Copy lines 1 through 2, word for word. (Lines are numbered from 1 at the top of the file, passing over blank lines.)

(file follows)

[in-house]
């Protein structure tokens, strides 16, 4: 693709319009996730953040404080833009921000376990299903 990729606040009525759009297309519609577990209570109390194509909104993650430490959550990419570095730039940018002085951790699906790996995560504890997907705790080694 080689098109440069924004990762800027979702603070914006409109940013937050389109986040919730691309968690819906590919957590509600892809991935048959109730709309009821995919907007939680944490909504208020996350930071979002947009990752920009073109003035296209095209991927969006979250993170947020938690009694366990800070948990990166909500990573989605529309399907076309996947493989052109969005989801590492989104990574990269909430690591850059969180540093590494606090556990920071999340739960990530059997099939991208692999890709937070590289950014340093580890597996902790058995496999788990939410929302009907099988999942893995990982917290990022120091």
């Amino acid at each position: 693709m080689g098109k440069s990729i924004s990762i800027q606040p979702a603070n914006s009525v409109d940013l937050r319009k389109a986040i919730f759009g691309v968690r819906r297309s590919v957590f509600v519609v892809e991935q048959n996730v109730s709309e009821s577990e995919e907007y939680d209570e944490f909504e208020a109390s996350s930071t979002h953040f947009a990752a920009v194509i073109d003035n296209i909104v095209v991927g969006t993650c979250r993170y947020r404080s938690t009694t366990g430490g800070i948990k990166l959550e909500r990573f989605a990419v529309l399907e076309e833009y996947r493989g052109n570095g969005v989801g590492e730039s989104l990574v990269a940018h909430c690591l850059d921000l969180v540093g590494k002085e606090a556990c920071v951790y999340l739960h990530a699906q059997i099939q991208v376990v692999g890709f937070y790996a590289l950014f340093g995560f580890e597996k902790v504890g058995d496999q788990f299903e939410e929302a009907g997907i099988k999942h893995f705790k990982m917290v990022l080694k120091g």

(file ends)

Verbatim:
[in-house]
């Protein structure tokens, strides 16, 4: 693709319009996730953040404080833009921000376990299903 990729606040009525759009297309519609577990209570109390194509909104993650430490959550990419570095730039940018002085951790699906790996995560504890997907705790080694 080689098109440069924004990762800027979702603070914006409109940013937050389109986040919730691309968690819906590919957590509600892809991935048959109730709309009821995919907007939680944490909504208020996350930071979002947009990752920009073109003035296209095209991927969006979250993170947020938690009694366990800070948990990166909500990573989605529309399907076309996947493989052109969005989801590492989104990574990269909430690591850059969180540093590494606090556990920071999340739960990530059997099939991208692999890709937070590289950014340093580890597996902790058995496999788990939410929302009907099988999942893995990982917290990022120091």